The one downside: it’s not open very often. Some years, LeBlanc waits until late February or even March, when the snowpack is sufficient, to give the green light to the Slides. At the same time, the bar for safety is reassuringly high. Ski patrollers dig test pits at least once a week at different elevations to examine the density of the snow and to study how the layers bond together. The patrollers also measure the temperature of the snow every 10 centimeters to detect a “drastic difference” in degrees, which can be a red flag. And they isolate a column of snow for a “compression test,” tapping with a shovel to see how much force is required for a layer to fail. “It’s a piece of the puzzle,” said LeBlanc of the compression test. “You can’t project that over the entire slope, but it’s useful information.”

Depending on conditions, Whiteface might open the Slides only to those skiers with beacons, probes, shovels and partners. “The snow may not be 100 percent stable, but we feel it’s stable enough for people who have some education and proper equipment,” he explained.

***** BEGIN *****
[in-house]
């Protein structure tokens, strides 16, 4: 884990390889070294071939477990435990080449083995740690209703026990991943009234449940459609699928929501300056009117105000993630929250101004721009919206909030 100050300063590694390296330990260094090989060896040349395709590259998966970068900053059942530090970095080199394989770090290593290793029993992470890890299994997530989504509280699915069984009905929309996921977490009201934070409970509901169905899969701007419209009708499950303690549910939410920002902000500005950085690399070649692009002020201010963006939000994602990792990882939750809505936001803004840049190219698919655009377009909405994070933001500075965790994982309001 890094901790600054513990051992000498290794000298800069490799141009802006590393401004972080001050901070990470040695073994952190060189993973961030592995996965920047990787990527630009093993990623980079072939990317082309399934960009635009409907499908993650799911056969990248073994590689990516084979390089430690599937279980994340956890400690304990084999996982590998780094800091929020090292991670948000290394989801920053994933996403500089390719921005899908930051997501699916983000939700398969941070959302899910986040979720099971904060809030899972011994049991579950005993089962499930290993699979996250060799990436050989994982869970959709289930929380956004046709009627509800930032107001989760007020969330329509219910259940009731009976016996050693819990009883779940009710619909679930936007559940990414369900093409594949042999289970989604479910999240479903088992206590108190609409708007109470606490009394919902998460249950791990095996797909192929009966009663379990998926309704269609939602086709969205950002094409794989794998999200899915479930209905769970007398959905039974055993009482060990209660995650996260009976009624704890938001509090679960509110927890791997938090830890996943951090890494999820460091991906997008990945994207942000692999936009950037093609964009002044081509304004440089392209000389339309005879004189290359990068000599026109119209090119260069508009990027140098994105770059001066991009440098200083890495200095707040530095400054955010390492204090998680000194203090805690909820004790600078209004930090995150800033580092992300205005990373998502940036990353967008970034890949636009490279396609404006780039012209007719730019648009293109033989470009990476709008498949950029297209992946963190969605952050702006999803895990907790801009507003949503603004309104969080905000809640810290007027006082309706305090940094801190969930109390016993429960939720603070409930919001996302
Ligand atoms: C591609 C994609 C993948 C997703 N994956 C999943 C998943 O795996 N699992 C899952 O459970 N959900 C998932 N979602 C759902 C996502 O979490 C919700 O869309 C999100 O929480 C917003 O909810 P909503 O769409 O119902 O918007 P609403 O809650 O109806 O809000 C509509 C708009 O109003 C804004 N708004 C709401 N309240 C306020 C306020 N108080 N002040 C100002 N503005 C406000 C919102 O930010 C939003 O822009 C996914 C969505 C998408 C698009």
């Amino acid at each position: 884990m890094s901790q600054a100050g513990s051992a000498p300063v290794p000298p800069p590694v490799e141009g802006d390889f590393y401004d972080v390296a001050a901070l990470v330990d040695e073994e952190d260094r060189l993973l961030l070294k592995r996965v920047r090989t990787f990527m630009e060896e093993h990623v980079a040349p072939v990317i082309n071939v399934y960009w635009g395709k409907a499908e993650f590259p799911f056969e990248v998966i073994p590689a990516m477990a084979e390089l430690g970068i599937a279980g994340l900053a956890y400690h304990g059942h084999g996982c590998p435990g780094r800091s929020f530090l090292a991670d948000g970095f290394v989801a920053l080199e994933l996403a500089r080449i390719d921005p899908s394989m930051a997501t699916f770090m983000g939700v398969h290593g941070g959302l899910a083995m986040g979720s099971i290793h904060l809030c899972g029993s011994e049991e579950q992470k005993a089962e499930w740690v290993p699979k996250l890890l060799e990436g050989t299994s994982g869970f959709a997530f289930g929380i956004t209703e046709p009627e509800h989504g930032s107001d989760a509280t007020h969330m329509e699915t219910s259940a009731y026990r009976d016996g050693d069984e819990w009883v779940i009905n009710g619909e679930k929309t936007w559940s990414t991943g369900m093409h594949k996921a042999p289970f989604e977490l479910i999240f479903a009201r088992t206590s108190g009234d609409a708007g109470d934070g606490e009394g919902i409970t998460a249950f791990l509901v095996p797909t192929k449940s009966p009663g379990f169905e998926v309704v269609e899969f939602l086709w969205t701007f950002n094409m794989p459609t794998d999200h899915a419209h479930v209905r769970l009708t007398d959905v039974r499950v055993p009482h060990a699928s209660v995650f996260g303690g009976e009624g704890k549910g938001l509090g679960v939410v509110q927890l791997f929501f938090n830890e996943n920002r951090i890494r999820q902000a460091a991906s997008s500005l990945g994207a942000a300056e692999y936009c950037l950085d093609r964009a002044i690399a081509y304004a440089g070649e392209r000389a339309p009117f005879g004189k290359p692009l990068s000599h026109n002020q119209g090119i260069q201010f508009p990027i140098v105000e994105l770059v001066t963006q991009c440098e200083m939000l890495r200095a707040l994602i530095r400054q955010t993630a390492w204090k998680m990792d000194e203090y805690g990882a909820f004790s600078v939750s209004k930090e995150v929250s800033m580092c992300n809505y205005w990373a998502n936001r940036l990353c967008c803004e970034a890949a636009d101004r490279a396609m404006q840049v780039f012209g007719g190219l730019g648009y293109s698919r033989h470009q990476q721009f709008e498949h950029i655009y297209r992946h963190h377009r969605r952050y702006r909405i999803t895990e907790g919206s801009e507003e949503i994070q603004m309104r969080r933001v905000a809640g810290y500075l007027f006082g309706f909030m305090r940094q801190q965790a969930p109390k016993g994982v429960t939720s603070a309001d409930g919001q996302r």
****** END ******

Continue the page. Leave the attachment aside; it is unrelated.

In the Adirondacks, Haas estimates that between half and three-quarters of backcountry skiers who venture into avalanche territory carry such equipment. Most important are digital beacons, which transmit and receive signals. (“The beacons went from analog to digital so they are a lot more user-friendly,” he said, adding that sales have mushroomed in the past five years.) In the event of an avalanche, the skiers-turned-rescuers switch their beacons over to receive signals, allowing them to quickly home in on buried victims. Collapsible probes are used to prod in the vicinity of the strongest signals to locate submerged victims. The shovel, also collapsible, is indispensable for digging them out, especially since the snow in an avalanche rapidly turns dense and heavy.